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Tuesday, September 19, 2017
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Plasma Loudspeaker



A plasma loudspeaker is a transducer that produces sound by means of an ionized gas channel rather than the voice coil of a conventional loudspeaker. Plasma loudspeakers characteristically have a flat frequency response at the higher acoustic frequencies because of their "massless" membrane; however, their low-frequency response is limited.

In a normal loudspeaker design, the inertia of the driver will resist an instantaneous change in its position as the magnetic field varies with the input. This decreases the fidelity of the speaker, as the input is distorted due to the physical limitations of the device, particularly for strong high frequencies. In a plasma speaker, this limitation effectively does not exist, as the air itself is driven directly by expansion of the plasma as the current through it varies.

The plasma speaker design is a member of the family of so-called massless speakers.

A plasma arc loudspeaker or plasma-dynamic loudspeaker is a loudspeaker that creates sound by varying air pressure through a corona discharge or electric arc.
It is an evolution of William Duddell's "singing arc" of 1900 and, in recent times, modern research into spacecraft propulsion in the form of the ion thruster.

Plasma tweeters are claimed to be an improvement on traditional tweeter designs because the driver has very little mass, and so low inertia, reducing distortion and increasing transient response. Because of their inability to move large volumes of air, they are limited to reproducing only very high frequencies, and are therefore usable only as tweeters.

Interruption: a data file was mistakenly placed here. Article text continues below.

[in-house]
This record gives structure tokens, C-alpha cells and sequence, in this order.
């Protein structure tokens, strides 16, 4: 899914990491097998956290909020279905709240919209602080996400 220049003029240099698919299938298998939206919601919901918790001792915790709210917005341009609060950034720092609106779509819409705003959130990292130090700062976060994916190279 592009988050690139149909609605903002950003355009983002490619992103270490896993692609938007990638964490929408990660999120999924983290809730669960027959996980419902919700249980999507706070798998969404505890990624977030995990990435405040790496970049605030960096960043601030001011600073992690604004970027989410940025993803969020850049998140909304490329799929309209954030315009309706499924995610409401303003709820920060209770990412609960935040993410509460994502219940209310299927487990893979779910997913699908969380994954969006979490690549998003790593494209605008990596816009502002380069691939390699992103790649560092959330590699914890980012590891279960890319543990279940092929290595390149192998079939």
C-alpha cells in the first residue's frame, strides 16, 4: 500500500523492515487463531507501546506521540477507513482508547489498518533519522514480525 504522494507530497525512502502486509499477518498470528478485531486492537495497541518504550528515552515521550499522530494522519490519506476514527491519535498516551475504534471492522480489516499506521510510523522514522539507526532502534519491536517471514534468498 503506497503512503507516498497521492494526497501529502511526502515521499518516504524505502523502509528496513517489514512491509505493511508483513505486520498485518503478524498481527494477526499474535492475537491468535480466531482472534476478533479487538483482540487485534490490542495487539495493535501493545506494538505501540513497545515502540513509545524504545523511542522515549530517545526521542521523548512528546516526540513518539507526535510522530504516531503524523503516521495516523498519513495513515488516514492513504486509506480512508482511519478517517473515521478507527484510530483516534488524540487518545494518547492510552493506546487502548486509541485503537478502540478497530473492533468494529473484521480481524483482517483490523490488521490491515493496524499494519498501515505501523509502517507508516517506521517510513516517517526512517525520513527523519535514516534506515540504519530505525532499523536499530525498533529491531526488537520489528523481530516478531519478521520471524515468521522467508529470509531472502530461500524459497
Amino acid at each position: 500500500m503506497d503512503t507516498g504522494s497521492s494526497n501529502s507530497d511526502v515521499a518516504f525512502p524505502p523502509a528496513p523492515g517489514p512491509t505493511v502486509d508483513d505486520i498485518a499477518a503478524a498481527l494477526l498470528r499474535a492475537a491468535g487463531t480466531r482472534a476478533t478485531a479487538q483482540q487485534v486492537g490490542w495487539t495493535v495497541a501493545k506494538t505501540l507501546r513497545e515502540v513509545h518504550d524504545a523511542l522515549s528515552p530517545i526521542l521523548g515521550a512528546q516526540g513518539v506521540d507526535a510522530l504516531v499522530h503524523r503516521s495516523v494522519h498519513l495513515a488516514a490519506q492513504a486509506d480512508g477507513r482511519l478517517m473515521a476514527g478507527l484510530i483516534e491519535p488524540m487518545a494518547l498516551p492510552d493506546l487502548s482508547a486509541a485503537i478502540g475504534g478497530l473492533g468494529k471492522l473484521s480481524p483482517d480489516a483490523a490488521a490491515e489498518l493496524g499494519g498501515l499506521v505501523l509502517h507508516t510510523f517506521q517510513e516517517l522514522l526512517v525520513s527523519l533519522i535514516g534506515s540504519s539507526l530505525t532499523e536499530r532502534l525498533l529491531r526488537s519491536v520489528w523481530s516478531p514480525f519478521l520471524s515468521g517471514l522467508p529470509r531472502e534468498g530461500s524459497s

Most of those who have heard them claim they are notably sharp and clear.



more about Flyback driver


The TL494 works as an oscillator and a modulator, it generates a high frequency (5KHz to 45KHz) to drive the flyback transformer to make high voltage arcs.
Then the TL494 modulates the audio frequency into the main high frequency. Now the flyback transformer is being driven by the high frequency and the audio frequency, and when the arc is produced, the arc vibrates the air with both the audio and high frequency creating sounds.

The 10k potentiometer is used to change the TL494's internal oscillator frequency - from 5KHz to 50KHz.

With the 22k potentiometer you can change the volume.





Waterfall test: (a) Cronos Plasma Loudspeaker and (b) generic Moving Coil-type Speaker.

The main advantage of plasma loudspeakers is the absence of membrane and moving parts, which makes them essentially inertia-free. This results in a near-perfect transient response, i.e. the ability to instantaneously respond to an infinitesimally short pulse, and frequency response free of resonance.

The former allows creating acoustic generators that can produce very short impulses with wide spectrum, and the later allows creating acoustic generators with high fidelity output up to 150 kHz and higher. In addition, plasma speakers can be made very small in size and can work as true acoustic point-source with uniform directivity curve.

However, there are also some difficulties associated with plasma loudspeakers that limit their wide exploitation. The main problems are the following:
  • poor signal output at lower frequencies
  • ozone production as a byproduct of corona discharge
  • longevity of high curvature electrodes
  • low electric to kinetic transduction efficiency








Modulated Plasma Audio Transducer, Circuit Simplification with Power Bipolar Junction Transistors [pdf]

Very good information about Plasma Loudspeaker by Ulrich Haumann

Andrew Parsons from Hamilton , New Zealand

Joye's page with very usefull tips for building

Hackerbot Labs (Plasma Speaker with TL494)